Frequently Asked Questions

What is a Bε-tree?

A Bε-tree is a B-tree, augmented with per-node buffers. New items are inserted in the buffer of the root node of a Bε-tree. When a node’s buffer becomes full, messages are moved from that node’s buffer to one of its children’s buffers. The leaves of the Bε-tree store key-value pairs, as in a B-tree. Point and range queries behave similarly to a B-tree, except that each buffer on the path from root to leaf must also be checked for items that affect the query.

What are the key performance optimizations of a Bε-tree?

Several features give Bε-trees and BetrFS a performance edge. Some of the most significant:

  1. Upserts. An upsert encodes an asynchronous update operation on a key in the WOI. Upserts can include conditional logic and operate at arbitrary granularity, including sub block updates. The main caveat is, for an upsert to realize optimal performance, the caller cannot wait on the result of an upsert. When the kernel can calculate the result of an upsert from cache, or need not wait for the result, an upsert can convert read-modify-write patterns in to more efficient blind writes.
  2. Large leaves (2-4 MB). Aggregating multiple small writes into a single, large write significantly reduces the seeks per write and read. Because upserts can handle sub-block cases, leaves need not be read into memory until a significant number of updates are pending (or the system is idle). Moreover, in the case of sequential reads, seek costs are minimal.
  3. Blind Writes. One essential performance insight in dealing with WOIs is that writes are faster than reads. So whenever a read can be avoided in favor of a blind write, the system will perform better.
  4. Lexicographic ordering on disk.BetrFS orders data and metadata by full path, preserving locality for sequential reads and searches.

Why use a Bε-tree instead of an LSM tree?

LSM trees can be tuned to have the same insertion complexity as a Bε-tree, but queries in a natıvely implemented LSM tree can be slow, as shown in the table below. Bloom filters can improve point query performance of an LSM tree, but not range query performance.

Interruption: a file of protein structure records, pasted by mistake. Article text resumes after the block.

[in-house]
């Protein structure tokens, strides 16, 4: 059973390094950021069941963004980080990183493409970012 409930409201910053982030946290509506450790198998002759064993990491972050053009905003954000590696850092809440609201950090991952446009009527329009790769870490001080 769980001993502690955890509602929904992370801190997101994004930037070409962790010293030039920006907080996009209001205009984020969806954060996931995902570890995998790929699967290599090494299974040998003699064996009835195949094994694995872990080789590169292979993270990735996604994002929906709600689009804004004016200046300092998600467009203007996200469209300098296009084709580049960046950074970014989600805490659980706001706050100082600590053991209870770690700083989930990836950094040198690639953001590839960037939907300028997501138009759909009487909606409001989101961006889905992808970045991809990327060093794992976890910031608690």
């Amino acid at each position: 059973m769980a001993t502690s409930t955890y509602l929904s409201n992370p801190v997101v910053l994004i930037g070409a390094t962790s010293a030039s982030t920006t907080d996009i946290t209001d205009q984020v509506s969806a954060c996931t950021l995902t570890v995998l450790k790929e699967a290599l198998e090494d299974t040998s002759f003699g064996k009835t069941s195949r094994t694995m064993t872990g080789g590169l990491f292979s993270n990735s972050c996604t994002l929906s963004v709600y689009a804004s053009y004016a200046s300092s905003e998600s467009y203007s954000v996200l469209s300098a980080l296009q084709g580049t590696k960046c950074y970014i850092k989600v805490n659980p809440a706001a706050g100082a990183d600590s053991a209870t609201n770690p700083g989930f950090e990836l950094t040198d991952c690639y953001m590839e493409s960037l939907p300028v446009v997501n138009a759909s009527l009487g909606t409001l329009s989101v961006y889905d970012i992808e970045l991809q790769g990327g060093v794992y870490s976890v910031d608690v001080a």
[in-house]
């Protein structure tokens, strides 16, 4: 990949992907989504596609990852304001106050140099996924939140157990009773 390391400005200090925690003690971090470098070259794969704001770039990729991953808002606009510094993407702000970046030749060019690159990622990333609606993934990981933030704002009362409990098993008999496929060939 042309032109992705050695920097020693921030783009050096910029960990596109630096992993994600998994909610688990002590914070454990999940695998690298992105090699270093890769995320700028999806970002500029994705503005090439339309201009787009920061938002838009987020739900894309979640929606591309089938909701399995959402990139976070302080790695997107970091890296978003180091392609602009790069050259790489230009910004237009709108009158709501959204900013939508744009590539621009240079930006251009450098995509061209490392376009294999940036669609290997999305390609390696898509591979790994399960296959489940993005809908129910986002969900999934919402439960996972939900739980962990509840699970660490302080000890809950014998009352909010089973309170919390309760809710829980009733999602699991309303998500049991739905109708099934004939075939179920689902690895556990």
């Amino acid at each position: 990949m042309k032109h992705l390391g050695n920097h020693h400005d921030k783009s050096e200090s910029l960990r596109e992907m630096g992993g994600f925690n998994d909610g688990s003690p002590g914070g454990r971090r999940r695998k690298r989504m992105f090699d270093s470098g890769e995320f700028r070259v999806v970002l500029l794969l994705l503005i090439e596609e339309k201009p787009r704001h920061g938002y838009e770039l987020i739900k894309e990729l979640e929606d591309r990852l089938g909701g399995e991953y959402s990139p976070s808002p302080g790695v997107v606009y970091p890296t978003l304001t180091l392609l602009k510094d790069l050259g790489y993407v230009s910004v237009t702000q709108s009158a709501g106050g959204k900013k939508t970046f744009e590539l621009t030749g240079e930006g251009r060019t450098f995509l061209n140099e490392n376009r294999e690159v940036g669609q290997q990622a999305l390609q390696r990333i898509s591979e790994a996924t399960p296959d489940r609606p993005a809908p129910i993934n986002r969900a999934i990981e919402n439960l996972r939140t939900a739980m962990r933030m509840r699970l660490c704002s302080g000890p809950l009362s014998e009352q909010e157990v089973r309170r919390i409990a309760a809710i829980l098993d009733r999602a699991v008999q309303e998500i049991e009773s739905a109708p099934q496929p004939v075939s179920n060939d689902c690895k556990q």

Bε-trees are the only WOI implementation that matches the query performance of B-trees for all workloads. In short, LSMs match B-tree query times in special cases, and Bε-trees match B-tree query times in general.

What sort of applications perform well on BetrFS?

Any workloads that do small, random, blind writes (i.e., writes without a preceding read) will particularly benefit on BetrFS. BetrFS is also good for sequential scans and searches within the file system. In many cases, the performance is comparable either way.

These graphs illustrate both random writes within a large file and small file creation within a directory on several general-purpose file systems:

In the case of scans, such as grep and find, BetrFS also does quite well:

Our goal is that no application should perform worse, but more research is needed for several cases.

What are the current worst cases for BetrFS?

BetrFS currently performs worse than other file systems on three types of operations, which we plan to address in the future:

Large, sequential I/O. In the case of writes, this is the cost of essentially full data journaling (and possibly logarithmic extra writes), compared to less aggressive schemes.

Large file deletes and trucates. These overheads are attributable to the sheer number of deletion upserts that must be inserted for a delete.

Large directory renames. BetrFS organizes data lexicographically on disk, which ensures locality, but requires copying data during renames. This currently trades search performance for rename time. We believe the costs of rename can be reduced.

Why is BetrFS a stacked file system?

As an implementation convenience, we use ext4 as a block allocator underneath our B^e tree implementation. We intend to streamline this layer in future releases.

What support do you require from the kernel?

Our design minimizes changes to the kernel. The current code requires a few kernel patches, such as enabling direct I/O from one file system to another. We expect to eliminate most of these patches in future versions.

What devices did you design BetrFS for?

We have currently been measuring and tuning performance on traditional hard drives (HDDs), although the code should also work on solid state drives (SSDs). Stay tuned for measurements of SSD performance.